Record Display for the EPA National Library Catalog


OLS Field Name OLS Field Data
Main Title Water Quality Goals, Objectives, and Alternatives in the Boston Metropolitan Area - A Case Study.
Author Smith, J. Douglas ;
CORP Author Environmental Research and Technology, Inc., Concord, MA.;National Science Foundation, Washington, DC. Div. of Policy Research and Analysis.;Council on Environmental Quality, Washington, DC.;Environmental Protection Agency, Washington, DC.;Office of Management and Budget, Washington, DC.
Year Published 1979
Report Number ERT-P-2764; EQ7AC005; NSF/PRA/CEQ-7AC005;
Stock Number PB-296 553
Additional Subjects Grants ; Sewage treatment ; Urban areas ; Construction ; Legislation ; National government ; Water quality ; Benefit cost analysis ; Management ; Performance ; Cost effectiveness ; Overflows ; Combined sewers ; Storms ; Runoff ; Chlorination ; Hazards ; Massachusetts ; Sewage treatment plants ; Boston Harbor ; Clean Water Act of 1977 ; Boston(Massachusetts)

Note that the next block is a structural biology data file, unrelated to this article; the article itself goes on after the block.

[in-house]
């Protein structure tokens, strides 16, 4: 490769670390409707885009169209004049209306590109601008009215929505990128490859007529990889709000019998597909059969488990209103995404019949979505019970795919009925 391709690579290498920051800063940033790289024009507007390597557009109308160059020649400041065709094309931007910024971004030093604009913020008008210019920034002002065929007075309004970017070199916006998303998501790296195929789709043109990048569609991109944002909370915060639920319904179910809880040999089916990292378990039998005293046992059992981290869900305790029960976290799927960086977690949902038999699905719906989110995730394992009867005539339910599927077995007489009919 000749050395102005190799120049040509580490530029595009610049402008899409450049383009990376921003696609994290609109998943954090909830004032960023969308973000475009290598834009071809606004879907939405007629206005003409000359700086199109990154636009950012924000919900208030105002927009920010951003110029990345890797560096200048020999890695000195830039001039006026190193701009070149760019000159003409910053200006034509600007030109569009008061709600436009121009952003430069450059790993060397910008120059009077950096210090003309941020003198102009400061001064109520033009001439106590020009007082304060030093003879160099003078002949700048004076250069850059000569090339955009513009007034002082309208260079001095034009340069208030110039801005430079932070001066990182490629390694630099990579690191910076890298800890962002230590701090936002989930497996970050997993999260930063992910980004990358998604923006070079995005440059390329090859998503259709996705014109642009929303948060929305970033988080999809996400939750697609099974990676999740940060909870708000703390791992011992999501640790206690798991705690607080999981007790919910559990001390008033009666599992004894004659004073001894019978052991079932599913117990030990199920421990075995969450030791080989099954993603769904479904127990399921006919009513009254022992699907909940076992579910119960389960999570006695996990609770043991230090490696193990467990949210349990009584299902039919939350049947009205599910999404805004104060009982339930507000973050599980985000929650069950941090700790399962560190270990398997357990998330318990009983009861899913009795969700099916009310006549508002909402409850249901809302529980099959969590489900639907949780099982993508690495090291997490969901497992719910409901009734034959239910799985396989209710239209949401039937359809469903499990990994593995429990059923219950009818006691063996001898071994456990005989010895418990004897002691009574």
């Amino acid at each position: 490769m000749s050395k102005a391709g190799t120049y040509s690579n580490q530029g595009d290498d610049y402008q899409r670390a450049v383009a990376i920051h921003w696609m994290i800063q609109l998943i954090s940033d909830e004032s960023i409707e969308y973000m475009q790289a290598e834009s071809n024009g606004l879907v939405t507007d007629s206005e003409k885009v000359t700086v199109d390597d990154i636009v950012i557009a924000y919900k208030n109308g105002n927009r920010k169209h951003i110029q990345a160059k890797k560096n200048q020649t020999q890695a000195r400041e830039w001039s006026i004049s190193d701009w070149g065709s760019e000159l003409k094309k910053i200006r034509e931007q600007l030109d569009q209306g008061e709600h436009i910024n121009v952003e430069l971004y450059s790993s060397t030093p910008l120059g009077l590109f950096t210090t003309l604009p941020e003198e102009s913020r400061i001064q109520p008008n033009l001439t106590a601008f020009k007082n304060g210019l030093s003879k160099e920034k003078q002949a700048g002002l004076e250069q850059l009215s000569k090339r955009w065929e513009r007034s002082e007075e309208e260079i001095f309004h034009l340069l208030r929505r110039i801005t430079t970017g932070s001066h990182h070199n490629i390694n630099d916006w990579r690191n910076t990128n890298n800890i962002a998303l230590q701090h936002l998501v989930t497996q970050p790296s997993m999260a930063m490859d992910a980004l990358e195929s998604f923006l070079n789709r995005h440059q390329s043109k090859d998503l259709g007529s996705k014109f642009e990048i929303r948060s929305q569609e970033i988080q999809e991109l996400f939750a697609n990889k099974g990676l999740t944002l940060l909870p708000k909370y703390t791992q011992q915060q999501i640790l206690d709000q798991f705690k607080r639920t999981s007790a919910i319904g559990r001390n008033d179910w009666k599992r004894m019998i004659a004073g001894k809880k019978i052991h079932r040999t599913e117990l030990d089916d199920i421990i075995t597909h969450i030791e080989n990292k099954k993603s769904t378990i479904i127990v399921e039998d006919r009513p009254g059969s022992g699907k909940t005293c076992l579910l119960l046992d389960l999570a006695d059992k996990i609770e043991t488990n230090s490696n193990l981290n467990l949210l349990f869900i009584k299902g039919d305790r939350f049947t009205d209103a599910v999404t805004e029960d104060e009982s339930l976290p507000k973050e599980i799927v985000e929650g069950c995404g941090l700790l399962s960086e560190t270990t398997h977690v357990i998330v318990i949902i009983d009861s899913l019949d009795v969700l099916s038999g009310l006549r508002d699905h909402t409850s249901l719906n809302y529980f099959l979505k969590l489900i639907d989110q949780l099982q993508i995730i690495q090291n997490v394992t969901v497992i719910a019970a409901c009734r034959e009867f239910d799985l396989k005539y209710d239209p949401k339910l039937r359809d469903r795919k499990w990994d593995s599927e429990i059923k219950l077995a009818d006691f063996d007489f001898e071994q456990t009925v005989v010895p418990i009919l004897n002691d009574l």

Library Call Number Additional Info Location Last
NTIS  PB-296 553 Most EPA libraries have a fiche copy filed under the call number shown. Check with individual libraries about paper copy. 06/23/1988
Collation 451p
The objective of the study was to examine recent operation of EPA's Construction Grants Program, using the Boston Metropolitan Area as a case study, with a view toward developing recommendations for possible legislative or administrative actions at the national level. The present $855 million Wastewater Management Plan for the Boston Harbor Eastern Massachusetts Metropolitan Area (EMMA) will not produce significant water quality benefits. The section 303 (PL 92-500) water quality management planning process in the Boston area is flawed at every crucial technical step. Policy implications of this case study are: (1) more rigorous compliance with sec. 303 will be necessary if national water quality goals are to be achieved; (2) greater emphasis on maximizing performance of existing facilities before constructing new ones would be cost-effective; (3) Combined Sewer Overflow (CSO) and stormwater control alternatives need to be demonstrated and (4) chlorination of CSO's and other minimally treated wastewaters may be creating new environmental hazards.